Physicians urged to talk to pregnant women about how to avoid exposure to risky chemicals. The recommendation stems from a report by the American College of Obstetricians and Gynecologists and the American Society for Reproductive Medicine on industrial chemicals and pollutants that people can absorb from the air, water, food and everyday products. Few chemicals hit the market with good information about safe levels, a fact the groups hope to change. But certain chemicals are linked to infertility, miscarriages, birth defects and other problems, The report cited research suggesting nearly every pregnant woman is exposed to at least 43 chemicals. It urged doctors to ask mothers-to-be about exposure to chemicals during their first prenatal visits. The Associated Press

United Nations report cites dramatic reduction in HIV infections and AIDS-related deaths. In an annual update, UN noted that more people are receiving treatment, even as HIV infects 35.3 million people worldwide. AIDS-related deaths in 2012 fell to 1.6 million, down from 1.7 million in 2011 and a peak of 2.3 million in 2005. The number of people newly infected with the disease dropped to 2.3 million in 2012 down from 2.5 million in 2011. By the end of 2012, some 9.7 million people in poorer and middle-income countries had access to such AIDS drugs, an increase of nearly 20 percent in a year. Separately, Britain said it is giving $1.6 billion to The Global Fund to Fight AIDS, Tuberculosis and Malaria over the next three years. Reuters, The Associated Press

Americans have a spotty understanding of Tylenol’s risks, nationwide poll finds. The telephone poll of 1,003 adults in February and March found that 51 percent of the respondents were unaware of any safety warnings associated with Tylenol. In addition, 35 percent of those surveyed said it was safe to mix Tylenol with another medicine that contains acetaminophen, Tylenol’s active ingredient. That practice is known as “double dipping” and can lead to accidental overdoses. All told, the findings suggest mixed results for efforts to raise awareness of Tylenol’s dangers by federal regulators, the drug industry and the unit of Johnson & Johnson that makes Tylenol. About 150 people die annually from acetaminophen overdoses. ProPublica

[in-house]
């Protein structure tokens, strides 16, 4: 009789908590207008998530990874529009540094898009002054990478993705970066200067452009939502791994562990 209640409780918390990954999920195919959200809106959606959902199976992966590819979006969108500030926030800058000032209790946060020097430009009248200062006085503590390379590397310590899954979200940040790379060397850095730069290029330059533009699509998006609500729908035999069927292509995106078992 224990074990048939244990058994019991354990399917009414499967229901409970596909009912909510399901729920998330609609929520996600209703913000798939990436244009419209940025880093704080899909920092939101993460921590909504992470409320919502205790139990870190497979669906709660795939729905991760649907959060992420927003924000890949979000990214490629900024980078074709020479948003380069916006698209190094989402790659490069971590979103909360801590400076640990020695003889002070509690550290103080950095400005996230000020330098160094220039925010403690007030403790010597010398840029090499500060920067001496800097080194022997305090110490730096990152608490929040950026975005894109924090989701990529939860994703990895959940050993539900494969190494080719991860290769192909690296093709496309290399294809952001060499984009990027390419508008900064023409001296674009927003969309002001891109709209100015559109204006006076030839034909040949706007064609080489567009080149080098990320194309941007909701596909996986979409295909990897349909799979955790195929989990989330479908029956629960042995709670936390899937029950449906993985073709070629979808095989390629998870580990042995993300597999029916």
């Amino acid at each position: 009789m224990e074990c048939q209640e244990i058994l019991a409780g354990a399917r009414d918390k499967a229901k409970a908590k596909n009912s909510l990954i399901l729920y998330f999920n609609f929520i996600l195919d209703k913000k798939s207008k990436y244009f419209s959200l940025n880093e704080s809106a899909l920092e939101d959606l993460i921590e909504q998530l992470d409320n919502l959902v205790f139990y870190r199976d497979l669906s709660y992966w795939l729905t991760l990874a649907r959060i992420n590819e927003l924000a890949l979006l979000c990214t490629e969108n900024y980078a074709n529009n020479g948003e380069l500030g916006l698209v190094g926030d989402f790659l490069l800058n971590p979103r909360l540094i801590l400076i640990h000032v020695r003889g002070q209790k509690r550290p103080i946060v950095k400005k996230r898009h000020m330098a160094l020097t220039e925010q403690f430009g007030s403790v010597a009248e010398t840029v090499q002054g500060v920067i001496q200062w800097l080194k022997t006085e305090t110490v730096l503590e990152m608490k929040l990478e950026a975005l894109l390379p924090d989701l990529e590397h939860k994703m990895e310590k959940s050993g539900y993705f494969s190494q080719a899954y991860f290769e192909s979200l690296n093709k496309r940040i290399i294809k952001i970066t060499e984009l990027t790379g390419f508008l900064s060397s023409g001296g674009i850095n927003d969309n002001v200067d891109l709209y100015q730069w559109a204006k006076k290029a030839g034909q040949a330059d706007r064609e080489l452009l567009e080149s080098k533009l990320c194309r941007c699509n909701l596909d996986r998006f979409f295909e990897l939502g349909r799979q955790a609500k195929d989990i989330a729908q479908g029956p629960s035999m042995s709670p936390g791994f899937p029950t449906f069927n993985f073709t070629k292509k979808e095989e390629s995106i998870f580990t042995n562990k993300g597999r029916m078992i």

Statistics suggest China’s high-speed trains are among the world’s safest transportation systems. That is true despite a crash two years ago that killed 40 people, injured 192 and cast a lasting shadow over the reputation of China’s high-speed rail system. Government figures show that the system has carried about 1.8 billion passengers since the start of 2009. Rail experts inside and outside China say they are not aware of any fatal crashes other than the 2011 disaster near Wenzhou. An MIT expert said China’s high-speed rail “has so far established a mortality-risk level that equals or exceeds that of the world’s safest airlines.” By contrast, one gauge shows that China’s roads are six to 20 times more deadly those in the U.S. The New York Times

Nebraska food storage company accused of exposing workers to anhydrous ammonia. The U.S. Occupational Safety and Health Administration’s 14 charges against Nebraska Cold Storage in Hastings, Neb., included four willful violations, the most serious category. OSHA faulted the company for, among other things, failing to protect workers from ammonia exposure and failing to fix equipment problems cited in a 2010 audit. OSHA put the company in its Severe Violator Enforcement Program, which focuses on recalcitrant employers, and proposed fines of $132,800. “Businesses that handle hazardous materials must take precautions to protect workers from exposure to chemicals, explosions and fire hazards,” an OSHA official said. OSHA 

Compiled by Stuart Silverstein